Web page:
Menopause is a time to shape a new chapter of your life. Defined as a complete year without a menstrual period, the average age of this transition is 51. Women now are generally living and maintaining active lifestyles for decades beyond.
Physically, the symptoms of menopause can be uncomfortable, but they are manageable and treatable. Some women experience hot flashes, night sweats, and vaginal dryness as well as overall dry skin and eyes. Urinary urgency, sleeping problems, mood swings, anxiety and depression can also accompany menopause.
The management of menopause is not "one size fits all." Your healthcare provider can help chart the right course for you, starting with a detailed history and physical exam. Approaches to menopause include natural remedies, hormone therapy and other prescription medications.
A healthy diet and daily exercise can go a long way, and relaxation and stress-reduction techniques are a good first step in any treatment plan. Simple lifestyle changes can help, such as maintaining consistent sleep patterns, dressing in lighter clothing and avoiding caffeine and alcohol late in the day.
Supplements such as black cohosh, St. John's wort, vitamins B6 and E and others have been shown to help relieve menopausal symptoms. But studies on their efficacy are mixed and some risks are involved, such as the supplements’ interaction with prescription drugs. To be safe, you need to discuss these options with your healthcare provider.
Hormone Replacement Therapy (HRT)
A viable option for women who have no relief with lifestyle modifications and/or natural remedies, HRT replaces the estrogen the body stops making during menopause. In addition to relieving symptoms, systemic estrogen - absorbed throughout the body usually via pill or skin patch - also has proved to prevent bone loss. However, it comes with some cardiovascular and breast cancer risks that can depend on length of treatment and the age and overall health of the patient.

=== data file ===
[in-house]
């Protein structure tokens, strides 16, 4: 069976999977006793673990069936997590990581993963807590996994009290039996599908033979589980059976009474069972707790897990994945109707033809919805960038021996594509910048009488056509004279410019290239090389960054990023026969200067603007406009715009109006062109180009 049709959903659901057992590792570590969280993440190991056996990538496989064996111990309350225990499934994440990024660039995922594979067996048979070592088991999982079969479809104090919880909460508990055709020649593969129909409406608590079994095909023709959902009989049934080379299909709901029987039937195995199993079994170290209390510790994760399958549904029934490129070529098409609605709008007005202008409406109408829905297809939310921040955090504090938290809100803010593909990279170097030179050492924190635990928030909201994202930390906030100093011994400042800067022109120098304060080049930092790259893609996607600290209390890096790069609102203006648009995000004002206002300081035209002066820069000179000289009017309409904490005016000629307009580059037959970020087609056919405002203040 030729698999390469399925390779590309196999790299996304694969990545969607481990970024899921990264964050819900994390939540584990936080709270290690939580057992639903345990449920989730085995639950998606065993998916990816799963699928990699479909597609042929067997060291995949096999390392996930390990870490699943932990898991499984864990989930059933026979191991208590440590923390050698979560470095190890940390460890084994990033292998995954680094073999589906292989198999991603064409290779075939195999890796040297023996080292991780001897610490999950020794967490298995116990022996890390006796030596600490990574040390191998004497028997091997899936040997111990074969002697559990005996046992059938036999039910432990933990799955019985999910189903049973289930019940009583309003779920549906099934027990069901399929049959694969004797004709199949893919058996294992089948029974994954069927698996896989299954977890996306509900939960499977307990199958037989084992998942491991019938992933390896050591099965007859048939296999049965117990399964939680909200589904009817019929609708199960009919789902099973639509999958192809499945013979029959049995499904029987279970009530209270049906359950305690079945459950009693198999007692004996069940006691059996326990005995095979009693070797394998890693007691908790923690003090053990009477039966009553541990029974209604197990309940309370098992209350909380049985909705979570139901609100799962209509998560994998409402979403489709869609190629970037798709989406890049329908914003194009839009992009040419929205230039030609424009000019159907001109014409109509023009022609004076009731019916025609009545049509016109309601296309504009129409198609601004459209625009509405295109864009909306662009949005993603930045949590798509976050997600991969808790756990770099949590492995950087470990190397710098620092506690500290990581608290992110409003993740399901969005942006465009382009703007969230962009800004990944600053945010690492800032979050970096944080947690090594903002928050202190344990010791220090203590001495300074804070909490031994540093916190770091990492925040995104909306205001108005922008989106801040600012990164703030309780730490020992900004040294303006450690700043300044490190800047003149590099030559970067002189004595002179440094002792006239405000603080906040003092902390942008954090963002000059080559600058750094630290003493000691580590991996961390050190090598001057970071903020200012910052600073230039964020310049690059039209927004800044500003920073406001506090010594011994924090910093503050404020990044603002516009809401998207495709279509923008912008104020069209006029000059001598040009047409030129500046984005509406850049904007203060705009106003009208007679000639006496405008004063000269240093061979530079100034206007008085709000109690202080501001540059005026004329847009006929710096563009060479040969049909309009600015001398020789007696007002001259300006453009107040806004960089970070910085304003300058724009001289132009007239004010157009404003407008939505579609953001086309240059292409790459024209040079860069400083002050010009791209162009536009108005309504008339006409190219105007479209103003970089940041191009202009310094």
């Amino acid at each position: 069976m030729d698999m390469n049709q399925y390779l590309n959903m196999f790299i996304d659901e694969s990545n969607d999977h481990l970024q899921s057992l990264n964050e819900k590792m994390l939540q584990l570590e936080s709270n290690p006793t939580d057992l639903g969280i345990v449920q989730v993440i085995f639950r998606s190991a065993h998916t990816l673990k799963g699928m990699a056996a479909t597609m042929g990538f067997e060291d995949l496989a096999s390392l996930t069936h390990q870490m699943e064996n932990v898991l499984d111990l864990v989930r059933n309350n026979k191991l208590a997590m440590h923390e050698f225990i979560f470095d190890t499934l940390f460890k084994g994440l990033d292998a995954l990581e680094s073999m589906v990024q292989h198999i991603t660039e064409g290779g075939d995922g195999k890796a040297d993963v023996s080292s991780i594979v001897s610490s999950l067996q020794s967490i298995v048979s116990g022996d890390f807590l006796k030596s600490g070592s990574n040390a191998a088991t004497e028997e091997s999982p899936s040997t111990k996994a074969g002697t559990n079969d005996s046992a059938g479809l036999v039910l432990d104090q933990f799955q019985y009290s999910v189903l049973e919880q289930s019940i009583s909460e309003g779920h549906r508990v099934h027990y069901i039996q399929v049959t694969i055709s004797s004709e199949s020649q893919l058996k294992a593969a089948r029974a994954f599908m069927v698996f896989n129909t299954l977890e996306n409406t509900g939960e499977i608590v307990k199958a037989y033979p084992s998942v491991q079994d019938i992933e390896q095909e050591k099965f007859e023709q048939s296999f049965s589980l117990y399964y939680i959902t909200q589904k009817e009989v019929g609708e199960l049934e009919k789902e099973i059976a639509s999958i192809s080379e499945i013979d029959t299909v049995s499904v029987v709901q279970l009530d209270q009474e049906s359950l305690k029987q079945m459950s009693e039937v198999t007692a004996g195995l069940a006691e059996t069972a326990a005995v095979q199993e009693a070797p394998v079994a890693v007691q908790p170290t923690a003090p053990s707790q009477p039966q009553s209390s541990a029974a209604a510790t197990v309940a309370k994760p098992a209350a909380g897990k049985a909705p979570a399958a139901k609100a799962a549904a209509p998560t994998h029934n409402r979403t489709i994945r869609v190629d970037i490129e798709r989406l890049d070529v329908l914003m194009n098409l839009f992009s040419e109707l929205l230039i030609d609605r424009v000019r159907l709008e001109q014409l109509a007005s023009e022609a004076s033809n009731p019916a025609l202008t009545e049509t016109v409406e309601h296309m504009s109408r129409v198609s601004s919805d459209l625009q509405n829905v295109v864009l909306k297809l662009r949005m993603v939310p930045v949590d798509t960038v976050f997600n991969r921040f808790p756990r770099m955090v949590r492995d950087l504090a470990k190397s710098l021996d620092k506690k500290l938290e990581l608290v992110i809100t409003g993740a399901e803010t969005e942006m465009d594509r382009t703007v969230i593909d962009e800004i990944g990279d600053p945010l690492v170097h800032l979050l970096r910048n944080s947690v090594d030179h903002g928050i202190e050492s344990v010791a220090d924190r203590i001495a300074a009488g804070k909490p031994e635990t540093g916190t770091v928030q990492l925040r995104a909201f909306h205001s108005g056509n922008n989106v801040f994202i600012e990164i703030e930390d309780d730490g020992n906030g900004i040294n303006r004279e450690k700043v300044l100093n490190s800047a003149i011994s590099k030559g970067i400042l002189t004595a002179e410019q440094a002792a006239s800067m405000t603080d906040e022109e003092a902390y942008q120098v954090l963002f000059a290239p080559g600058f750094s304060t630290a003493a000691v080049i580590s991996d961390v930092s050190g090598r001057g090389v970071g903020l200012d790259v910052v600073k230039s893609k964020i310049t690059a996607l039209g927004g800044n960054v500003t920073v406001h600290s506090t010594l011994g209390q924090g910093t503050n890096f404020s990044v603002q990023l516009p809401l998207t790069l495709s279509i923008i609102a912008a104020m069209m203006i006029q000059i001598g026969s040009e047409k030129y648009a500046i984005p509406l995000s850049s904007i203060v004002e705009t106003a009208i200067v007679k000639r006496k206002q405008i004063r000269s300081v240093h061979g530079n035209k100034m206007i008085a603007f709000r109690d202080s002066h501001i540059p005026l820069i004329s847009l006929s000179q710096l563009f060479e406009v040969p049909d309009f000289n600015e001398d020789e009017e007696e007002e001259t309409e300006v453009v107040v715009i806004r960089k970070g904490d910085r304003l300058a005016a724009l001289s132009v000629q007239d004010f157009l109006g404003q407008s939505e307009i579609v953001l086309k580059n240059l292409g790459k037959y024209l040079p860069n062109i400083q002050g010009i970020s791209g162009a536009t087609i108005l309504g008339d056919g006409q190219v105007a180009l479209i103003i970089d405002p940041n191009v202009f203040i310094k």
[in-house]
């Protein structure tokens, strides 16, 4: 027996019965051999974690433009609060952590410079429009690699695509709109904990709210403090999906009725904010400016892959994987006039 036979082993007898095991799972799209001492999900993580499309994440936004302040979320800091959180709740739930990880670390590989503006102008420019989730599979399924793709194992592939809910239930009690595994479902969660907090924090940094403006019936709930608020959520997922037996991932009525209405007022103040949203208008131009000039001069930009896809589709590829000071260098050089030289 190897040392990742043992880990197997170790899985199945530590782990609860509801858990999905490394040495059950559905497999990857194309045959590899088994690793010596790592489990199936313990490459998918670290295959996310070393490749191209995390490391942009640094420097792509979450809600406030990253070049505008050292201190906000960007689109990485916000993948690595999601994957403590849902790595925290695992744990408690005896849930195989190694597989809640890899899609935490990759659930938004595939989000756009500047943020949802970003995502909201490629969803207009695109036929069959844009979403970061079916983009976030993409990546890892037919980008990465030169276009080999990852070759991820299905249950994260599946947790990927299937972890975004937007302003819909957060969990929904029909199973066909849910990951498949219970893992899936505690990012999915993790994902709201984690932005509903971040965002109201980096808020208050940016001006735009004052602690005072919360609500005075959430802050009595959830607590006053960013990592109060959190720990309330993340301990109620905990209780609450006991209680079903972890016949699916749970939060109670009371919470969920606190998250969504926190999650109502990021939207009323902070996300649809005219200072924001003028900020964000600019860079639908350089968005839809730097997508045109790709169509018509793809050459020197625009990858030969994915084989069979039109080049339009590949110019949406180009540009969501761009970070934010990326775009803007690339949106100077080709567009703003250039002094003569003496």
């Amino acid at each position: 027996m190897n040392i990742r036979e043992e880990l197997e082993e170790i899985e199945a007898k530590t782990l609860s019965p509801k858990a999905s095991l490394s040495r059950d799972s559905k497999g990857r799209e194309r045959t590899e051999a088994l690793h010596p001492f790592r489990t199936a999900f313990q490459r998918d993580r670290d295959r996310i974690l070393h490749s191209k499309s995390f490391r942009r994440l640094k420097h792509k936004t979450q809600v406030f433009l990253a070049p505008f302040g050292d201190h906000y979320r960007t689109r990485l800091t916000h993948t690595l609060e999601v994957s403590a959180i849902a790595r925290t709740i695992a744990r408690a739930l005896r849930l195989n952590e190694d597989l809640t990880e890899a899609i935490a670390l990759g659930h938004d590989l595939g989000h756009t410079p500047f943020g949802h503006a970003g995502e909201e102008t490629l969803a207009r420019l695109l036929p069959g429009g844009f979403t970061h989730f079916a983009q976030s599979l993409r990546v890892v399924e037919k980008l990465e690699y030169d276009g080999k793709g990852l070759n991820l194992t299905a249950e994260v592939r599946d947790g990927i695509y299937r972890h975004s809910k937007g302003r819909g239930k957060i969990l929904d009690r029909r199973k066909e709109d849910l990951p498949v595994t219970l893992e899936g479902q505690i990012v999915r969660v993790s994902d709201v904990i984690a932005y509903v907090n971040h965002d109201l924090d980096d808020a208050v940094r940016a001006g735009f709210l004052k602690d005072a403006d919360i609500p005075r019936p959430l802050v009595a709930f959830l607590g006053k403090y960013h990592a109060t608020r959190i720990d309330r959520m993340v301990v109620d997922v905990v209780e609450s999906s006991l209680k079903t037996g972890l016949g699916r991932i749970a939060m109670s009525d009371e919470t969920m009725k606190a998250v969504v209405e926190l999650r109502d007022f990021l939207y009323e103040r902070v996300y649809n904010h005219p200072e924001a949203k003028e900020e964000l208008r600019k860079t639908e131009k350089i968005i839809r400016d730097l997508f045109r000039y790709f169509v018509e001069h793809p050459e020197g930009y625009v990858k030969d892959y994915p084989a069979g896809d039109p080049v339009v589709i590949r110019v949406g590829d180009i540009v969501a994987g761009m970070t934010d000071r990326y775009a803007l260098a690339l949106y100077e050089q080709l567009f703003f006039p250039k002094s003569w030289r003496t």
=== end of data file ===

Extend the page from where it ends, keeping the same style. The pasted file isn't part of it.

HRT is not an option for everyone. Generally, however, medical experts agree that it is acceptable for healthy women who are bothered by moderate to severe menopause symptoms.
Vaginal estrogen to relieve dryness carries substantially less risks as it is primarily absorbed locally through use of creams, tablets, suppositories and rings. Additionally, non-hormonal vaginal options include suppositories with hyaluronic acid, over-the-counter lubricants and vaginal moisturizers.
Antidepressants have been used for hot flashes and mood changes associated with menopause. Selective serotonin reuptake inhibitors (SSRIs) such as paroxetine, fluoxetine and venlafaxine are options. Also, blood pressure-lowering drugs such as clonidine and anti-seizure medications such as gabapentin have been used for the relief of hot flashes.
A personalized approach is the key to managing menopause. Consult with your healthcare provider about the many treatment options available to ensure that this time of transition is positive.
Anna Shoshilos, DO, is a board-certified obstetrician/gynecologist with Holy Name Medical Partners in Englewood. She has extensive expertise in the management and treatment of fibroids, pelvic pain, and menopause. To schedule an appointment with Dr. Shoshilos, call 201-871-4040 or visit HolyNameMedicalPartners.org. She is also booking telemedicine appointments at NorthJerseyTelemedicine.com.